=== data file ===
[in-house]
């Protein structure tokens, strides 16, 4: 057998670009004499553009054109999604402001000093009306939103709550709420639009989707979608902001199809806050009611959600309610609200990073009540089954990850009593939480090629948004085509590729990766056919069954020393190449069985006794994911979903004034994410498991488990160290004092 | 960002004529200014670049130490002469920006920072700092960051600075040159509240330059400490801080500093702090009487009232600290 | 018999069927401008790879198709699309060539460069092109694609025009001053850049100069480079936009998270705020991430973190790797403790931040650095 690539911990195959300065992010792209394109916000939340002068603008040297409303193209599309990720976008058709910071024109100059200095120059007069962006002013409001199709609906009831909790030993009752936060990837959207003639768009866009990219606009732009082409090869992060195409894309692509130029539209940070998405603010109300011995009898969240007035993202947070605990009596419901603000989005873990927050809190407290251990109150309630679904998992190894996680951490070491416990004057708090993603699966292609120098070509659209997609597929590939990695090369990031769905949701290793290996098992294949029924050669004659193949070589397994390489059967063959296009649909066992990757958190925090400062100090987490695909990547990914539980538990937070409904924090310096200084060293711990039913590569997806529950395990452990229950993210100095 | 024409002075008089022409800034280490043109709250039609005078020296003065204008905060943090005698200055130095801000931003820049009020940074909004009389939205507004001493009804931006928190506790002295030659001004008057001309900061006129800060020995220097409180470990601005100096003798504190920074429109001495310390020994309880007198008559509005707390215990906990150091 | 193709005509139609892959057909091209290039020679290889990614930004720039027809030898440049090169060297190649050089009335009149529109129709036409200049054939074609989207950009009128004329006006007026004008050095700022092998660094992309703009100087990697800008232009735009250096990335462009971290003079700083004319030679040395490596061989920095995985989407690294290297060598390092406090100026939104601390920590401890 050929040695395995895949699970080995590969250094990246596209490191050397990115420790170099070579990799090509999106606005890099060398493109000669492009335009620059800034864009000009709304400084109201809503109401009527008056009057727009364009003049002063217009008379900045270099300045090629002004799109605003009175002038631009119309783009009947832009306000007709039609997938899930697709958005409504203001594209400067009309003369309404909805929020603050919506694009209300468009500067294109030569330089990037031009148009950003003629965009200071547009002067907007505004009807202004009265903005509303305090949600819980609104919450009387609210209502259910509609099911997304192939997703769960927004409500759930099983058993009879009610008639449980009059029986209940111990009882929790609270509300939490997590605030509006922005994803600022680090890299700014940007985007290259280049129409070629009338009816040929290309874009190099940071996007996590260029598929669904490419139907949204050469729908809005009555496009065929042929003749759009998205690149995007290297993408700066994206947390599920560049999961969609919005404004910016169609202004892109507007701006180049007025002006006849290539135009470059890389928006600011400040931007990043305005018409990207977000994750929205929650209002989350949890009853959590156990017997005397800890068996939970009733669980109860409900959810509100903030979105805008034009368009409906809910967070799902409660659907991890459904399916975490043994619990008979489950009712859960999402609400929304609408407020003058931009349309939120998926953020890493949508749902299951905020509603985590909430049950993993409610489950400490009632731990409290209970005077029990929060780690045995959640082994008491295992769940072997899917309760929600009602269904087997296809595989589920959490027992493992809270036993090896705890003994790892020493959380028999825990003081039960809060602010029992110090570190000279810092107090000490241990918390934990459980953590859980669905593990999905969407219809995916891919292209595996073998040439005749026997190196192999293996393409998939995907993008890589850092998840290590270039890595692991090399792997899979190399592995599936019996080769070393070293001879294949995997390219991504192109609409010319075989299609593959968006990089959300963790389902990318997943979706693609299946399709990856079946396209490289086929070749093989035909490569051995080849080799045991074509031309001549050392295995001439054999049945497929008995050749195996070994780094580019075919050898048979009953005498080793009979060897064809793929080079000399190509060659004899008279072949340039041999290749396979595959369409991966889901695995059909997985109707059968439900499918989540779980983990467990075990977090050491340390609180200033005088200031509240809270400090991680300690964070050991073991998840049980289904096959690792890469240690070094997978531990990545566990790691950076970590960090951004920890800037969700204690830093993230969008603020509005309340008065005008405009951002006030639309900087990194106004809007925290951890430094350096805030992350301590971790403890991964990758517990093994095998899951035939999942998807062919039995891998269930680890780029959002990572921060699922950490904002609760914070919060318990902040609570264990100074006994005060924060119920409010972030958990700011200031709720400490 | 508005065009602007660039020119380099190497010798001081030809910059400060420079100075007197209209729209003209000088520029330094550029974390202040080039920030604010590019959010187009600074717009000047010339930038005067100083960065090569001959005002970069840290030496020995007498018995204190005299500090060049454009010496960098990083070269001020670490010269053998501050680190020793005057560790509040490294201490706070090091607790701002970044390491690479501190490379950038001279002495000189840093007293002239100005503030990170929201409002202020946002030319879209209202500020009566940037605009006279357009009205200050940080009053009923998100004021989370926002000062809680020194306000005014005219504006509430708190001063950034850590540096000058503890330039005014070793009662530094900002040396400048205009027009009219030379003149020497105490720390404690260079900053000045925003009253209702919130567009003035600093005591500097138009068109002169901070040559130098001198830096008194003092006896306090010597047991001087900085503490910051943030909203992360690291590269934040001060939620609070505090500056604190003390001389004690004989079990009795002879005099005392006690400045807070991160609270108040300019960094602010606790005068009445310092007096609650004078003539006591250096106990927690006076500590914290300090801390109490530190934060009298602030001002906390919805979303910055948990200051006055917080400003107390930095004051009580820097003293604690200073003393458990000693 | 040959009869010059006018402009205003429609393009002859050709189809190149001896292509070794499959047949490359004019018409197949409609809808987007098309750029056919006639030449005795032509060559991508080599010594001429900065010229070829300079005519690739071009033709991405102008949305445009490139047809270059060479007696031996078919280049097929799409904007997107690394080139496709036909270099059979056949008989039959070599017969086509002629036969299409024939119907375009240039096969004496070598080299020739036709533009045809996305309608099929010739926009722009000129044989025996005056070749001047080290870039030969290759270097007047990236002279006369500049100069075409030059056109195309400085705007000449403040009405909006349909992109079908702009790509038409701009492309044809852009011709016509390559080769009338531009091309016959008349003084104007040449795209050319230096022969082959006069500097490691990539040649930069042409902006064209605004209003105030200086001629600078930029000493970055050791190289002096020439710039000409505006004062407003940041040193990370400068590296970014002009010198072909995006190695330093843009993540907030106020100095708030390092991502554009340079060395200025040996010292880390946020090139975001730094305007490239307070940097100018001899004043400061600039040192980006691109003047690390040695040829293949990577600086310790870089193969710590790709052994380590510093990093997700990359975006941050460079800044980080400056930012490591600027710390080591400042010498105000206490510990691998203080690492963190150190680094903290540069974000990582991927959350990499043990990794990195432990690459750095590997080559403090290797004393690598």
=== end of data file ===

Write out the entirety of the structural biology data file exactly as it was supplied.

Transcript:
[in-house]
């Protein structure tokens, strides 16, 4: 057998670009004499553009054109999604402001000093009306939103709550709420639009989707979608902001199809806050009611959600309610609200990073009540089954990850009593939480090629948004085509590729990766056919069954020393190449069985006794994911979903004034994410498991488990160290004092 | 960002004529200014670049130490002469920006920072700092960051600075040159509240330059400490801080500093702090009487009232600290 | 018999069927401008790879198709699309060539460069092109694609025009001053850049100069480079936009998270705020991430973190790797403790931040650095 690539911990195959300065992010792209394109916000939340002068603008040297409303193209599309990720976008058709910071024109100059200095120059007069962006002013409001199709609906009831909790030993009752936060990837959207003639768009866009990219606009732009082409090869992060195409894309692509130029539209940070998405603010109300011995009898969240007035993202947070605990009596419901603000989005873990927050809190407290251990109150309630679904998992190894996680951490070491416990004057708090993603699966292609120098070509659209997609597929590939990695090369990031769905949701290793290996098992294949029924050669004659193949070589397994390489059967063959296009649909066992990757958190925090400062100090987490695909990547990914539980538990937070409904924090310096200084060293711990039913590569997806529950395990452990229950993210100095 | 024409002075008089022409800034280490043109709250039609005078020296003065204008905060943090005698200055130095801000931003820049009020940074909004009389939205507004001493009804931006928190506790002295030659001004008057001309900061006129800060020995220097409180470990601005100096003798504190920074429109001495310390020994309880007198008559509005707390215990906990150091 | 193709005509139609892959057909091209290039020679290889990614930004720039027809030898440049090169060297190649050089009335009149529109129709036409200049054939074609989207950009009128004329006006007026004008050095700022092998660094992309703009100087990697800008232009735009250096990335462009971290003079700083004319030679040395490596061989920095995985989407690294290297060598390092406090100026939104601390920590401890 050929040695395995895949699970080995590969250094990246596209490191050397990115420790170099070579990799090509999106606005890099060398493109000669492009335009620059800034864009000009709304400084109201809503109401009527008056009057727009364009003049002063217009008379900045270099300045090629002004799109605003009175002038631009119309783009009947832009306000007709039609997938899930697709958005409504203001594209400067009309003369309404909805929020603050919506694009209300468009500067294109030569330089990037031009148009950003003629965009200071547009002067907007505004009807202004009265903005509303305090949600819980609104919450009387609210209502259910509609099911997304192939997703769960927004409500759930099983058993009879009610008639449980009059029986209940111990009882929790609270509300939490997590605030509006922005994803600022680090890299700014940007985007290259280049129409070629009338009816040929290309874009190099940071996007996590260029598929669904490419139907949204050469729908809005009555496009065929042929003749759009998205690149995007290297993408700066994206947390599920560049999961969609919005404004910016169609202004892109507007701006180049007025002006006849290539135009470059890389928006600011400040931007990043305005018409990207977000994750929205929650209002989350949890009853959590156990017997005397800890068996939970009733669980109860409900959810509100903030979105805008034009368009409906809910967070799902409660659907991890459904399916975490043994619990008979489950009712859960999402609400929304609408407020003058931009349309939120998926953020890493949508749902299951905020509603985590909430049950993993409610489950400490009632731990409290209970005077029990929060780690045995959640082994008491295992769940072997899917309760929600009602269904087997296809595989589920959490027992493992809270036993090896705890003994790892020493959380028999825990003081039960809060602010029992110090570190000279810092107090000490241990918390934990459980953590859980669905593990999905969407219809995916891919292209595996073998040439005749026997190196192999293996393409998939995907993008890589850092998840290590270039890595692991090399792997899979190399592995599936019996080769070393070293001879294949995997390219991504192109609409010319075989299609593959968006990089959300963790389902990318997943979706693609299946399709990856079946396209490289086929070749093989035909490569051995080849080799045991074509031309001549050392295995001439054999049945497929008995050749195996070994780094580019075919050898048979009953005498080793009979060897064809793929080079000399190509060659004899008279072949340039041999290749396979595959369409991966889901695995059909997985109707059968439900499918989540779980983990467990075990977090050491340390609180200033005088200031509240809270400090991680300690964070050991073991998840049980289904096959690792890469240690070094997978531990990545566990790691950076970590960090951004920890800037969700204690830093993230969008603020509005309340008065005008405009951002006030639309900087990194106004809007925290951890430094350096805030992350301590971790403890991964990758517990093994095998899951035939999942998807062919039995891998269930680890780029959002990572921060699922950490904002609760914070919060318990902040609570264990100074006994005060924060119920409010972030958990700011200031709720400490 | 508005065009602007660039020119380099190497010798001081030809910059400060420079100075007197209209729209003209000088520029330094550029974390202040080039920030604010590019959010187009600074717009000047010339930038005067100083960065090569001959005002970069840290030496020995007498018995204190005299500090060049454009010496960098990083070269001020670490010269053998501050680190020793005057560790509040490294201490706070090091607790701002970044390491690479501190490379950038001279002495000189840093007293002239100005503030990170929201409002202020946002030319879209209202500020009566940037605009006279357009009205200050940080009053009923998100004021989370926002000062809680020194306000005014005219504006509430708190001063950034850590540096000058503890330039005014070793009662530094900002040396400048205009027009009219030379003149020497105490720390404690260079900053000045925003009253209702919130567009003035600093005591500097138009068109002169901070040559130098001198830096008194003092006896306090010597047991001087900085503490910051943030909203992360690291590269934040001060939620609070505090500056604190003390001389004690004989079990009795002879005099005392006690400045807070991160609270108040300019960094602010606790005068009445310092007096609650004078003539006591250096106990927690006076500590914290300090801390109490530190934060009298602030001002906390919805979303910055948990200051006055917080400003107390930095004051009580820097003293604690200073003393458990000693 | 040959009869010059006018402009205003429609393009002859050709189809190149001896292509070794499959047949490359004019018409197949409609809808987007098309750029056919006639030449005795032509060559991508080599010594001429900065010229070829300079005519690739071009033709991405102008949305445009490139047809270059060479007696031996078919280049097929799409904007997107690394080139496709036909270099059979056949008989039959070599017969086509002629036969299409024939119907375009240039096969004496070598080299020739036709533009045809996305309608099929010739926009722009000129044989025996005056070749001047080290870039030969290759270097007047990236002279006369500049100069075409030059056109195309400085705007000449403040009405909006349909992109079908702009790509038409701009492309044809852009011709016509390559080769009338531009091309016959008349003084104007040449795209050319230096022969082959006069500097490691990539040649930069042409902006064209605004209003105030200086001629600078930029000493970055050791190289002096020439710039000409505006004062407003940041040193990370400068590296970014002009010198072909995006190695330093843009993540907030106020100095708030390092991502554009340079060395200025040996010292880390946020090139975001730094305007490239307070940097100018001899004043400061600039040192980006691109003047690390040695040829293949990577600086310790870089193969710590790709052994380590510093990093997700990359975006941050460079800044980080400056930012490591600027710390080591400042010498105000206490510990691998203080690492963190150190680094903290540069974000990582991927959350990499043990990794990195432990690459750095590997080559403090290797004393690598």